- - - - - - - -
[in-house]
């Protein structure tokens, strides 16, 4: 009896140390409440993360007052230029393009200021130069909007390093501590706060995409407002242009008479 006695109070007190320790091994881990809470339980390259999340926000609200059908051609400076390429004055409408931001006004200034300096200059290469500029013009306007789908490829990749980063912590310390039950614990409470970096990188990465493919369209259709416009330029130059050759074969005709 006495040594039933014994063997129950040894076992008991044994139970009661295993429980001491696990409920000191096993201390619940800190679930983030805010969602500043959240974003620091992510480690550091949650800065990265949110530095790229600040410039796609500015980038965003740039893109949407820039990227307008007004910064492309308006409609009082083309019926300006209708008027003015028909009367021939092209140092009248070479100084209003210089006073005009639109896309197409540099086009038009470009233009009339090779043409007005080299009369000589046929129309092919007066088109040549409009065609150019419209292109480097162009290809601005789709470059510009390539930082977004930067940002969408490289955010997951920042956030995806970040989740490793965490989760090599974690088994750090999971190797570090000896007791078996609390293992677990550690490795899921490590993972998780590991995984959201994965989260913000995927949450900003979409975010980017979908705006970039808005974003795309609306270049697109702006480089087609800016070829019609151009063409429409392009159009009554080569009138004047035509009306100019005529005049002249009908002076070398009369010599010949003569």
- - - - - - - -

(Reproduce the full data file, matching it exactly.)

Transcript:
[in-house]
């Protein structure tokens, strides 16, 4: 009896140390409440993360007052230029393009200021130069909007390093501590706060995409407002242009008479 006695109070007190320790091994881990809470339980390259999340926000609200059908051609400076390429004055409408931001006004200034300096200059290469500029013009306007789908490829990749980063912590310390039950614990409470970096990188990465493919369209259709416009330029130059050759074969005709 006495040594039933014994063997129950040894076992008991044994139970009661295993429980001491696990409920000191096993201390619940800190679930983030805010969602500043959240974003620091992510480690550091949650800065990265949110530095790229600040410039796609500015980038965003740039893109949407820039990227307008007004910064492309308006409609009082083309019926300006209708008027003015028909009367021939092209140092009248070479100084209003210089006073005009639109896309197409540099086009038009470009233009009339090779043409007005080299009369000589046929129309092919007066088109040549409009065609150019419209292109480097162009290809601005789709470059510009390539930082977004930067940002969408490289955010997951920042956030995806970040989740490793965490989760090599974690088994750090999971190797570090000896007791078996609390293992677990550690490795899921490590993972998780590991995984959201994965989260913000995927949450900003979409975010980017979908705006970039808005974003795309609306270049697109702006480089087609800016070829019609151009063409429409392009159009009554080569009138004047035509009306100019005529005049002249009908002076070398009369010599010949003569």